The project “Transition after Childhood Cancer (TaCC)” aims to assess the transition from pediatric to adult care of childhood cancer survivors in Switzerland by collecting data from MR in nine clinics and in three language regions. Because no previous study assessed transition using a systematic chart review for data collection we had to develop and pilot an abstraction form based on available literature and project aims. For these reasons we found it important to assess the reliability of collected data by investigating a) intra-rater reliability of two raters at two time points; b) the possible learning effects over time comparing each rater to a gold-standard at two time points; and c) inter-rater reliability.
Ethics approval was provided through the general cancer registry permission of the Swiss Childhood Cancer Registry (The Swiss Federal Commission of Experts for Professional Secrecy in Medical Research) and a non obstat statement was obtained from the ethics committee of the canton of Bern, stating that no additional ethics permission and no additional informed consent was necessary. All information regarding individuals was made anonymous to investigators prior to analysis.
The «Transition after Childhood Cancer (TaCC) » study is a retrospective multicenter study conducted within the population-based Swiss Childhood Cancer Registry (SCCR). For nearly four decades the SCCR has been collecting data on all patients diagnosed with leukemia, lymphoma, central nervous system (CNS) tumors, malignant solid tumors or Langerhans cell histiocytosis before the age of 21 years [9,10]. The TaCC study included a stratified (by diagnosis and treating clinic) randomly selected sample of patients registered in the SCCR, who were diagnosed with childhood cancer at an age between 0 and 15 years, who survived ≥ 5 years and were aged ≥16 years at the time of this study.
Initial data collection for the TaCC study
Within the TaCC study we conducted a systematic MR abstraction at the 9 clinics with pediatric oncology wards throughout Switzerland (all clinics were affiliated to the Swiss Paediatric Oncology Group). Data collection started in March 2012 and ended in April 2013. For data collection we utilized a standardized abstraction form on hardcopy, which we developed using the available literature on chart reviews . As suggested by the guidelines, we piloted the abstraction form in three of the nine clinics, before the actual data abstraction started. We collected data on the following main categories: frequency of follow-up visits after the age 16 years, medical professionals involved, discharge (patient discharged from pediatric oncology without being transferred), date of discharge, discharge planned, date of planned discharge, transfer (patient transferred from pediatric oncology to an adult medical professional), transfer destination, date of transfer, missed follow-up appointments (the patient did not go to a visit). We digitally photographed all relevant documents as “back up” and saved them on secure servers. Following data collection, we used Epidata 3.1 to enter our data into a database. All baseline demographic or clinical information were directly extracted from the SCCR database.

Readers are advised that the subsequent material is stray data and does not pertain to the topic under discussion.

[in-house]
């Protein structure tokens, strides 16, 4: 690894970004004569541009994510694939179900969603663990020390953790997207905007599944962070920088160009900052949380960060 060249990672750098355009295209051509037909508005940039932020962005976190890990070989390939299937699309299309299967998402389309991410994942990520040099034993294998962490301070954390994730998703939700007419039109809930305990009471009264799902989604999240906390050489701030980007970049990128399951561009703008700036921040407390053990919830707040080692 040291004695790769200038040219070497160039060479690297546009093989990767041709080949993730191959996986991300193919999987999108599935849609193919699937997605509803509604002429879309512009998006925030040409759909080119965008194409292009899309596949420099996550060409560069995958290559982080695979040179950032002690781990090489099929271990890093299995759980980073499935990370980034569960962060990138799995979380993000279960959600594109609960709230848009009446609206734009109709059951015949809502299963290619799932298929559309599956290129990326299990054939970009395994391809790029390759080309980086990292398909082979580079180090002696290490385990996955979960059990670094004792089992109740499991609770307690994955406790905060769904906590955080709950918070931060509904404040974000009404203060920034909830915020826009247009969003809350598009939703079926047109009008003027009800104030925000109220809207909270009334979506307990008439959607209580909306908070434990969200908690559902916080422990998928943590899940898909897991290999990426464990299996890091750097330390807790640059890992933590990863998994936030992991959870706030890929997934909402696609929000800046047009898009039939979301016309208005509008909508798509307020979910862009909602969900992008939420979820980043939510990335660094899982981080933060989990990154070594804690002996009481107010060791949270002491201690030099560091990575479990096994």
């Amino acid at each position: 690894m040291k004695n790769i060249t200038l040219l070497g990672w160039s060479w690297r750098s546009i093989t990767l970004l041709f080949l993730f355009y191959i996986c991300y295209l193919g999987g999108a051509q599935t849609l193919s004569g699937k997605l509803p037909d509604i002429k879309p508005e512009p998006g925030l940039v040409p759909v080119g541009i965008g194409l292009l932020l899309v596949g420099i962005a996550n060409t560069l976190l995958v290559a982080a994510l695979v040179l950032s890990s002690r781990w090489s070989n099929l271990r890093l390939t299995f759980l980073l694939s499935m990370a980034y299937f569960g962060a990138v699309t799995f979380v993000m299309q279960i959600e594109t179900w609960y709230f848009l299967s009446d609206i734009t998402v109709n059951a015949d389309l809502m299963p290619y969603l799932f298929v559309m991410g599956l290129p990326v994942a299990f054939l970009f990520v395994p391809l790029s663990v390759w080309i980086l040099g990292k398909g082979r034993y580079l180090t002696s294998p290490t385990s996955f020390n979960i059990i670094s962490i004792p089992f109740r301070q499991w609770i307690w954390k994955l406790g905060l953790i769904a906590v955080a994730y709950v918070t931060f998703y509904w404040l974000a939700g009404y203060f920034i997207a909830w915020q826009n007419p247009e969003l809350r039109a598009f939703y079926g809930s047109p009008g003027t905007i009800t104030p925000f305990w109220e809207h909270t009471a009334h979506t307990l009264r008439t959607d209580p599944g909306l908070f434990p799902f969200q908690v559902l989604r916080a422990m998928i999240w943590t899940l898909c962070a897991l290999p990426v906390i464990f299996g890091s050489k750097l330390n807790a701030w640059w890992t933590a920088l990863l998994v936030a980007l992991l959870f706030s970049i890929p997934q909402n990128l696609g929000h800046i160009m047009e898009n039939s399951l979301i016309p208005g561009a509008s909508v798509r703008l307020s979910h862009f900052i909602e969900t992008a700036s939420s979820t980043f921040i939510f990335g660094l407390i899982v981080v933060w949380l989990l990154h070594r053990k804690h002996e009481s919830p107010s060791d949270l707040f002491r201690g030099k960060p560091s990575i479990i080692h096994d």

Sample for reliability assessment
The number of re-abstractions we carried out was based on the number of medical charts available containing information about the variables to be extracted as well as on formal sample size calculations for the kappa statistic . Using alpha and beta error rates of 0.05 and 0.2, respectively, when testing for a statistical difference between moderate (i.e., 0.40) and high (i.e., 0.75) kappa values, sample size estimates ranged from 77 to 28 when the trait prevalence was varied between 10% and 50%. Thus, our sample sizes for intra-rater reliability and inter-rater provided the needed power to detect differences. We selected all medical records that did not have any missing values in the variables under investigation. We conducted the re-abstraction in the first three clinics of the same language region.
For the re-abstraction we focused exclusively on the most important variables, namely: the variables “still in pediatric follow-up (yes, no)”, “transferred (yes, no)”, “discharged (yes, no)”, “transfer destination” (general practitioner, adult oncologist, other specialist), and the date variables “date of transfer”, “date of discharge” and “date of next visit in pediatric oncology” (Table 1).
Medical record raters